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Tuppence
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Postby Tuppence » Fri Apr 20, 2007 3:48 pm

William wrote:
guthrie wrote:As for doing things to perfection, reading the MoL book on costume accessories, it seems there were plenty of accessories etc that were not perfect in any way, whether by cheap casting or badly finished.


Whilst this is true, and many items were mass-produced, don't forget that the majority of the dress accessories in the Museum of London are from a medieval rubbish dump. These things have been thrown away, and it's possible that badly cast examples are more likely to have ended up here (and thus been preserved for us), than the finer ones.


yes, but the same thing is found in later periods where things weren't dumped.

and again, in extant medieval garments that are survivals from other locations.

if you can see it, it's well done, if you can't it's terrible seems to be the general rule (i.e. they did thing sjust the way we do now)


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Postby William » Fri Apr 20, 2007 4:05 pm

I agree entirely Tuppence, Guthrie was talking about the MoL dress accessories, and I was pointing out that some of these badly cast items may never have been used.

I've seen the insides of plenty of gorgeous Georgian clothes to know that what you're saying is true. Very messy inside, beautiful where it shows.



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Postby Neibelungen » Fri Apr 20, 2007 4:08 pm

if you can see it, it's well done, if you can't it's terrible seems to be the general rule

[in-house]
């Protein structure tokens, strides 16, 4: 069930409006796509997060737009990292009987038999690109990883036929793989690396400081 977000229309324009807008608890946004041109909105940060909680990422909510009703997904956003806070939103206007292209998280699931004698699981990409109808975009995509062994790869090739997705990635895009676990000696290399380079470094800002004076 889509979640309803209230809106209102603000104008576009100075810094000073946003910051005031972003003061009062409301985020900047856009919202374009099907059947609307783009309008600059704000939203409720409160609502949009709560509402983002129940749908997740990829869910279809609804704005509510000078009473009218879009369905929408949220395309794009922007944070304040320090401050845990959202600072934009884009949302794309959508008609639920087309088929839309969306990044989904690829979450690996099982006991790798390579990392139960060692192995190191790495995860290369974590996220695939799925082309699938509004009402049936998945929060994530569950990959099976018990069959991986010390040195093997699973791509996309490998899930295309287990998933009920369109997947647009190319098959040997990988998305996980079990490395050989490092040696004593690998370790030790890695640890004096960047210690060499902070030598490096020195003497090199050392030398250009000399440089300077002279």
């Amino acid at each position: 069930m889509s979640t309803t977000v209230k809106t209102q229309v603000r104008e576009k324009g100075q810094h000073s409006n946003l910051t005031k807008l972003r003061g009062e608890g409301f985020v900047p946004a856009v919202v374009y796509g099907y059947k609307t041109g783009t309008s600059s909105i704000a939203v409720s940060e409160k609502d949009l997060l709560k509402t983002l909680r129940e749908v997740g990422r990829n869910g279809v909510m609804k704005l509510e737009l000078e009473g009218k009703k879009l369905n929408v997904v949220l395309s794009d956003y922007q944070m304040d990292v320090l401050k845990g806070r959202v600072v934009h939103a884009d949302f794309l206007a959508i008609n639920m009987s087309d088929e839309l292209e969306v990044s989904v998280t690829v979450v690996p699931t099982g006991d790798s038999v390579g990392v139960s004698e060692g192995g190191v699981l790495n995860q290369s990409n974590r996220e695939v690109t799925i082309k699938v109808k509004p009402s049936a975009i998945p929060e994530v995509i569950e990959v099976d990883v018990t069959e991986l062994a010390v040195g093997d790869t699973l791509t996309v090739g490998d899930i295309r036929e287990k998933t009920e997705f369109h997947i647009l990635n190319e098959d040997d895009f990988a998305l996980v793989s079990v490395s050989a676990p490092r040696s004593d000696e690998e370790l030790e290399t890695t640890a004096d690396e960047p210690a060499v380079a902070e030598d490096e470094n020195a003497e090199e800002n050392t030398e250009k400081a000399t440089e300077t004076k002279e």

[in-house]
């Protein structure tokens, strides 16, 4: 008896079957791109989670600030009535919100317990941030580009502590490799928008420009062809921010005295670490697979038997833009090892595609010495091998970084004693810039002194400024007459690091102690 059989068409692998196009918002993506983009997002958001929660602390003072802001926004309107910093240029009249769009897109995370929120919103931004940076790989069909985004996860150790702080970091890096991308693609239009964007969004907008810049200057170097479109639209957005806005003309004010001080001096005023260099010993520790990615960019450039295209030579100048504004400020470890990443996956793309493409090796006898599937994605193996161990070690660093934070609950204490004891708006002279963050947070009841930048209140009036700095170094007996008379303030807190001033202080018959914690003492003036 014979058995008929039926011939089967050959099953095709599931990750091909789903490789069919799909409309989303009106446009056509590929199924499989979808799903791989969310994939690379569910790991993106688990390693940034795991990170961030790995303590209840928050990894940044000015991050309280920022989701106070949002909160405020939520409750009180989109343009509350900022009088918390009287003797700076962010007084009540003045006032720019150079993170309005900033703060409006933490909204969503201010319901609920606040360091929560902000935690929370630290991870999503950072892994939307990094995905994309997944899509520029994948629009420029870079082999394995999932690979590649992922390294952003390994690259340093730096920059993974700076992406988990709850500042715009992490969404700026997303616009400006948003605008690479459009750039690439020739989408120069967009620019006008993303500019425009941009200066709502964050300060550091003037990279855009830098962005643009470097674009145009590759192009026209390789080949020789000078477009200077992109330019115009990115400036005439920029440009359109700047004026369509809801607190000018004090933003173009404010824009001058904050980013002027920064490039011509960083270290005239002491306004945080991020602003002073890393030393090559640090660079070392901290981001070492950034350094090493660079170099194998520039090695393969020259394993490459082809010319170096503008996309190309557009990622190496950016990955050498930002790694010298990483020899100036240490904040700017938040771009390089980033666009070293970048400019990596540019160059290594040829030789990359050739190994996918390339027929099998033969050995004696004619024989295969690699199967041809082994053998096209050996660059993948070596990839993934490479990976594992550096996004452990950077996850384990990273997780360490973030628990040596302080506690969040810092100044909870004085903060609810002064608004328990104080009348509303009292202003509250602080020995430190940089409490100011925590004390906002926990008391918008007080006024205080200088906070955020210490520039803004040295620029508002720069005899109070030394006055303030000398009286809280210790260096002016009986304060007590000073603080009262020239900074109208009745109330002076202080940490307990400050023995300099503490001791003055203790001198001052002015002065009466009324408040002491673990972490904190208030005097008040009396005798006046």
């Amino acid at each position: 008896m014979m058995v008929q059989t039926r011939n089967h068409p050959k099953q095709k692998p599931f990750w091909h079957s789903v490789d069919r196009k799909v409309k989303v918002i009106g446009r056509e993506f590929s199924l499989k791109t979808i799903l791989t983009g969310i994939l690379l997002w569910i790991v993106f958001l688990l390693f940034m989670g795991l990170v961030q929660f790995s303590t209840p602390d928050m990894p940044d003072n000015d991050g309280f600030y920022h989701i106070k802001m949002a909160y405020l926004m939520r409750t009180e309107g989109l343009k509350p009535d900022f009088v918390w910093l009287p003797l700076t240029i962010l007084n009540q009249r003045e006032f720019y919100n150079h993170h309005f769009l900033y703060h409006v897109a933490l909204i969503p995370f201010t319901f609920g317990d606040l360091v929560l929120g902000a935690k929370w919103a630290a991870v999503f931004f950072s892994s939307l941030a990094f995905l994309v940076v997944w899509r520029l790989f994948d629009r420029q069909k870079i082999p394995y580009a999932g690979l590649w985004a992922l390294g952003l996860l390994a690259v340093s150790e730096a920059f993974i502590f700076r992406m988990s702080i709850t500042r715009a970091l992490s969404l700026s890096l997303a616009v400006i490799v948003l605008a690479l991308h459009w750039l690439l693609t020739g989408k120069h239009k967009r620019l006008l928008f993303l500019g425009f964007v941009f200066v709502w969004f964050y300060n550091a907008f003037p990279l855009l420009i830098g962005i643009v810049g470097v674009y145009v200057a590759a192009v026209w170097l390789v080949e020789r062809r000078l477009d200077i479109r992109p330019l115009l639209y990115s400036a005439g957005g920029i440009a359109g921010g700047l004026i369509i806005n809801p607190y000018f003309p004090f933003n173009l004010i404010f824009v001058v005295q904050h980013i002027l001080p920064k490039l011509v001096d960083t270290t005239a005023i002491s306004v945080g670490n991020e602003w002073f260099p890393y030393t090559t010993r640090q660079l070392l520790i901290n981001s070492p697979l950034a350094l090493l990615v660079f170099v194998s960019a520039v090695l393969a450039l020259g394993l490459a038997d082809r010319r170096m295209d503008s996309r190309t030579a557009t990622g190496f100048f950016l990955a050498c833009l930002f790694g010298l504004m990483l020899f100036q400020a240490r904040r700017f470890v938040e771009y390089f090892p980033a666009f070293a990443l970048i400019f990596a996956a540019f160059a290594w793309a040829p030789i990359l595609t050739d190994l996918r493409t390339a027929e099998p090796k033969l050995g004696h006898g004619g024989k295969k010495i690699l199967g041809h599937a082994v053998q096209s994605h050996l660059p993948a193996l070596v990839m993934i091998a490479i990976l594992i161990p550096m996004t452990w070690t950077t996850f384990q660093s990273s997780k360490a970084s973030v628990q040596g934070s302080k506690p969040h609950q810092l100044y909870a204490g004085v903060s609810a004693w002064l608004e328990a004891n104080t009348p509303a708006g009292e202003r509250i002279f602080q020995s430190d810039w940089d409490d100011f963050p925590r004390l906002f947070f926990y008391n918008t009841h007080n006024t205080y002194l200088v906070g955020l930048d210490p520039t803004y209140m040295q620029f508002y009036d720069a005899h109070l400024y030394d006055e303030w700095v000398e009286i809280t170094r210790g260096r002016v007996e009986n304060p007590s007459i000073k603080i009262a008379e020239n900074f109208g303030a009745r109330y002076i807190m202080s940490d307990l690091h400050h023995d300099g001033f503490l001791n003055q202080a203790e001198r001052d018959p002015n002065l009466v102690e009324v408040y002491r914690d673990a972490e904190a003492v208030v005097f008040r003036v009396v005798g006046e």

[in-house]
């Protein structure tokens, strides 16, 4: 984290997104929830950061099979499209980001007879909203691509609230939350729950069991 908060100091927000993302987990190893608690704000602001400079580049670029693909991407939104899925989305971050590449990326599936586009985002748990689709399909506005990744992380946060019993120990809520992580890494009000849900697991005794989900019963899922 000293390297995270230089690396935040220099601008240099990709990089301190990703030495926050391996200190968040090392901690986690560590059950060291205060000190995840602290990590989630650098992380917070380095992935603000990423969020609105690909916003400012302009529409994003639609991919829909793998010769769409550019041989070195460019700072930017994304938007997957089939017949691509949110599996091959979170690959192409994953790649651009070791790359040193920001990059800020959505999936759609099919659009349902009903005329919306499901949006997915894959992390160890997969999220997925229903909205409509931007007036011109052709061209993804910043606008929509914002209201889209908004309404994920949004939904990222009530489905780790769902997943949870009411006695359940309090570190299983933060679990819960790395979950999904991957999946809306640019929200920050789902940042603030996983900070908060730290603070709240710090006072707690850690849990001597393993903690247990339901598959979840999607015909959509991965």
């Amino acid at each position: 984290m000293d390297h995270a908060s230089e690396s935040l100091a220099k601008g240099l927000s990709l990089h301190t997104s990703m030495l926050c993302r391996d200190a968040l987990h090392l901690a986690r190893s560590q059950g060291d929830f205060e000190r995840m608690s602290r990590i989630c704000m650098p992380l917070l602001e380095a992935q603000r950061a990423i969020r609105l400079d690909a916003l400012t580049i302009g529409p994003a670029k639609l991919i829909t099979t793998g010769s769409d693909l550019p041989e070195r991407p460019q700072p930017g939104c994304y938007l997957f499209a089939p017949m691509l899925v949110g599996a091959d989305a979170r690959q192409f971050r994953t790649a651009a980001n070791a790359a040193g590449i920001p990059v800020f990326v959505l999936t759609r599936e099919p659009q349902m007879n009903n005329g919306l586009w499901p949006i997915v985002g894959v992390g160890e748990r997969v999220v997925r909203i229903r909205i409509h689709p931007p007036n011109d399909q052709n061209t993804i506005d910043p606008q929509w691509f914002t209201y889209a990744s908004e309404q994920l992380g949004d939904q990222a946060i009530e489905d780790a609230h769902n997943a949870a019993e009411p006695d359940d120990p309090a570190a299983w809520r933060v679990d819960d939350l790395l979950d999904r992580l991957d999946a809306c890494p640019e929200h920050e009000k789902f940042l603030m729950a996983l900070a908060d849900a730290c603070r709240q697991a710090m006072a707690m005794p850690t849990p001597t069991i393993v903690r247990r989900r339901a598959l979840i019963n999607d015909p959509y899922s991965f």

As a general rule it's seems to apply to almost all periods till the domestic sewing machine arrives.

The only exception to that would be the case of personal linens (mainly things that came in for a lot more washing than anything else)

In these you find that the sewing is extremely high all through, even the bits you don't see. It's to do with wear and tear. Better stitching, felled seams etc stops the fabric fraying.



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Postby Tuppence » Fri Apr 20, 2007 11:19 pm

true, if you're only looking at the mol finds.

but not strictly true of al extant medieval clothing (like that at canterbury)


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Postby guthrie » Fri Apr 20, 2007 11:45 pm

William wrote:
guthrie wrote:As for doing things to perfection, reading the MoL book on costume accessories, it seems there were plenty of accessories etc that were not perfect in any way, whether by cheap casting or badly finished.


Whilst this is true, and many items were mass-produced, don't forget that the majority of the dress accessories in the Museum of London are from a medieval rubbish dump. These things have been thrown away, and it's possible that badly cast examples are more likely to have ended up here (and thus been preserved for us), than the finer ones.


That is definitely correct in many instances, nevetheless, without going through all the finds piece by piece, I suggest that it is possible to overstate the prevalence of poor quality stuff that was dumped.
I suggest this partly because if they were cast badly, the pewterer or copper alloy caster would likely recycle it. Of course on some occaisions it seems they did just dump offcuts and waste material from the manufacturing procedure, and they do at times appear to have dumped half finished items. I have not yet made sense of all the material I have on this subject (and i need more), and it seems that generalisation is dangerous, and tricky.
It does seem that some of them, especially pewter buckles, were cheaper and nastier insofar as they bent out of shape and were then discarded. They might have looked pretty, been very cheap to make and then buy, but were not what we would call quality.




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